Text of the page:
The book, entitled Plain Packaging and the Marketing of Cigarettes, was published in 1998 by Admap Publications in Oxfordshire, England. It concluded that public health assumptions about the beneficial effects of plain packaging were defective, that plain packaging would cause problems with smuggling and threaten the values of a democratic society. It wasn't until June 21, 2001 that a report emerged (in the Montreal Gazette) that Luik was paid US $155,000 to edit the book. [Montreal Gazette, June 21, 2001] The total cost of the book project to the participating tobacco companies was US $240,000.

Luik also served the industry as an associate of the tobacco industry-funded group, Associates for Research in the Science of Enjoyment (ARISE), that was publicly active between 1991 and 1999. ARISE members promoted the use of legal substances, including tobacco, to relieve stress and thus benefit health. In 1993 Luik delivered a paper called Pleasure and Democratic Principles [15] at an ARISE conference in Brussels in which he labeled public health authorities "neo-puritans" and "health paternalists" and claimed they were "fundamentally at odds with the core values of a democratic society, namely autonomy and respect." Speaking only as a representative of the Niagara Institute at a subsequent ARISE conference in Amsterdam in 1995, Luik labeled health promotion as "anti-science, anti-reason and anti-freedom," and said it was closer in nature to religion and politics than science." [16]

Misrepresenting credentials

Luik taught philosophy at Nazarene College in Winnipeg, Canada from 1977 to 1985, after which time he was fired for misrepresenting credentials on his resume. In 1985 he was accepted at Brock University where he taught applied professional ethics. In 1990 Brock discharged Luik citing "misrepresentation of his credentials" and saying he was unable to fulfill his duties there "since he has apparently engaged in a series of misrepresentations of his professional and/or academic qualifications to three separate employers, and had done so again, on several occasions, to Brock University." Luik has worked at several conservative Canadian think tanks including the Niagara Institute and the Fraser Institute.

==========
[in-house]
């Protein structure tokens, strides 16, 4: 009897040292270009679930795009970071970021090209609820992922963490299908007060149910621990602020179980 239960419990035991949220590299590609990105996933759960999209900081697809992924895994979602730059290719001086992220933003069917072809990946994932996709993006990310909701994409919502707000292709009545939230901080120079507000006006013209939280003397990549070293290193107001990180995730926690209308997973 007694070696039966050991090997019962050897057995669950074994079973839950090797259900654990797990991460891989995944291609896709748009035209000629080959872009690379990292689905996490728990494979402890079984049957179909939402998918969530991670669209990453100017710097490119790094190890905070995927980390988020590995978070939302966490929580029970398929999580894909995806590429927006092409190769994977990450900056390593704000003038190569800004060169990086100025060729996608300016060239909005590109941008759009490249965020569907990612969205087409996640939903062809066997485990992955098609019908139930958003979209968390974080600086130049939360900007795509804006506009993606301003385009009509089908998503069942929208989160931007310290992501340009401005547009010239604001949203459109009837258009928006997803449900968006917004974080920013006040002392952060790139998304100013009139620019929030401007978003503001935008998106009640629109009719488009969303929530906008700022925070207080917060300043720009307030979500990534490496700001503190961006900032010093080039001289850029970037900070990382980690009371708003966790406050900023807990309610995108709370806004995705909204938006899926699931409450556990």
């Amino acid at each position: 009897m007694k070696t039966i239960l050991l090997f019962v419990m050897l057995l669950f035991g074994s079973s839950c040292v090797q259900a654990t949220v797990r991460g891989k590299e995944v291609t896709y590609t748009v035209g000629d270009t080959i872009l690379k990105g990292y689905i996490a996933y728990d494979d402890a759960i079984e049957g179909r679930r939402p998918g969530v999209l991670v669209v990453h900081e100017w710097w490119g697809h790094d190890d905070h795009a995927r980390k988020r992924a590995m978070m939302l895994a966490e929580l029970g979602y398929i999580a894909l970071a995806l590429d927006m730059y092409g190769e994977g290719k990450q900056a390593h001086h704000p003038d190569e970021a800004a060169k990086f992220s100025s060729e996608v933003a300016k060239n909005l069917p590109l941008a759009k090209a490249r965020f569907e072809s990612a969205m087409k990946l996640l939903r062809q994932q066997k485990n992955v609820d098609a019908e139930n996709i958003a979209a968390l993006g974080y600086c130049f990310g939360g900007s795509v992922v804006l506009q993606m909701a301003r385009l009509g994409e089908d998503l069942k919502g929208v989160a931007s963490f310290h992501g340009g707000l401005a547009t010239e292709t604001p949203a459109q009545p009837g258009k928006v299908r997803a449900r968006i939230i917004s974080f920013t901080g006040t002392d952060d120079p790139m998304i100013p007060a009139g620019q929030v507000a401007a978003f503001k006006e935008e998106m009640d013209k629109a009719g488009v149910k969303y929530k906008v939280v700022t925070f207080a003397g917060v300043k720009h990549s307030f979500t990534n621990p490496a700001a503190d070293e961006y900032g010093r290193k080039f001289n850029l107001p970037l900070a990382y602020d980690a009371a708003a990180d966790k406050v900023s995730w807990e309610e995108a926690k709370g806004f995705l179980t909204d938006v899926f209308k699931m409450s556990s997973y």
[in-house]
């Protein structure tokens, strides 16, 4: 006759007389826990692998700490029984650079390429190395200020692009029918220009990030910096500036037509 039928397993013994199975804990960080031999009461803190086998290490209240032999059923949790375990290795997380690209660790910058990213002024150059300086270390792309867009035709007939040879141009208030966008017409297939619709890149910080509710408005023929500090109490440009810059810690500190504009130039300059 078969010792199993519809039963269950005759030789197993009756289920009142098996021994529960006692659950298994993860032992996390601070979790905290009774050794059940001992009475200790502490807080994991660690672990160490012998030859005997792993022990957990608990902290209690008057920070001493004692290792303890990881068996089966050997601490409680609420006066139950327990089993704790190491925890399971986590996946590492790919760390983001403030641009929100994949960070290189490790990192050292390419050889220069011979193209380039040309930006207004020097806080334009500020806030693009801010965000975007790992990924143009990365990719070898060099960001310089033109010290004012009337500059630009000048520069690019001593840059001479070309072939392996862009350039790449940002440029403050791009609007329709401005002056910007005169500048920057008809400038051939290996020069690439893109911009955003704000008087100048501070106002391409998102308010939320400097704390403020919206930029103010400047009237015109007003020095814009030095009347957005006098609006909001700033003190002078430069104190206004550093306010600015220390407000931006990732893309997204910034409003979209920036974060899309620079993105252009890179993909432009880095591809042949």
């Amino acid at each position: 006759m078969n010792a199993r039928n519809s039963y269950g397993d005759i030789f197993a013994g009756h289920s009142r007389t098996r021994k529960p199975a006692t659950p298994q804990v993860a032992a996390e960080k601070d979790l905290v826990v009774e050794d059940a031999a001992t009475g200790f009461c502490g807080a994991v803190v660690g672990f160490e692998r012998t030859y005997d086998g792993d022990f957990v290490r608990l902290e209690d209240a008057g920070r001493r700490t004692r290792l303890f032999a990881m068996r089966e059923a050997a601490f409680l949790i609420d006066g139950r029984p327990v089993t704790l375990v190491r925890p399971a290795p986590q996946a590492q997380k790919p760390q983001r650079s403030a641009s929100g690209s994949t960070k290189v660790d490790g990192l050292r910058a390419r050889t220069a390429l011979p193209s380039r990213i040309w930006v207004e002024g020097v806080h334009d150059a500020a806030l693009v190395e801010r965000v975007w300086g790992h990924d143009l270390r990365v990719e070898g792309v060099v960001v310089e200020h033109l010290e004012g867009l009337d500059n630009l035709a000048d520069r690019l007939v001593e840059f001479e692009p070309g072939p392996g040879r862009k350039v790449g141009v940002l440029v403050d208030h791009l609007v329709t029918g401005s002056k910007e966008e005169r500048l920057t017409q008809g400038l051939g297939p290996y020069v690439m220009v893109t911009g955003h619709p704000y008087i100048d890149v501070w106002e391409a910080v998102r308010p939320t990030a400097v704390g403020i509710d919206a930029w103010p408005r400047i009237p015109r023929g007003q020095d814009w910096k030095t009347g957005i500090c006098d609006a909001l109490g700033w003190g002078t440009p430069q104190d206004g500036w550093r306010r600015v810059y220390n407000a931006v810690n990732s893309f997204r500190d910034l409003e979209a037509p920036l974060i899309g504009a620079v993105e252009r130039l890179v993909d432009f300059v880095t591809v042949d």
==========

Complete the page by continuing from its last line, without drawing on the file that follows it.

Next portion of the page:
External Resources

  • J C Luik (Editor), Plain packaging and the marketing of cigarettes, Oxforshire, United Kingdom: Admap Publications; 1998.
  • Marsden W. Luik lied to universities about his qualifications, Montreal Gazette June 21, 2001.
  • Brock University Department of Philosophy, The Recommendation of the Department of Philosophy that the Employment Contract of Prof. J.C. Luik with Brock University not be renewed; 1990 April.
  • Frasier Institute bio of John C. Luik
  • Page about Luik on the web site of the pro-smoking groupFORCES
  • Spinprofiles John Luik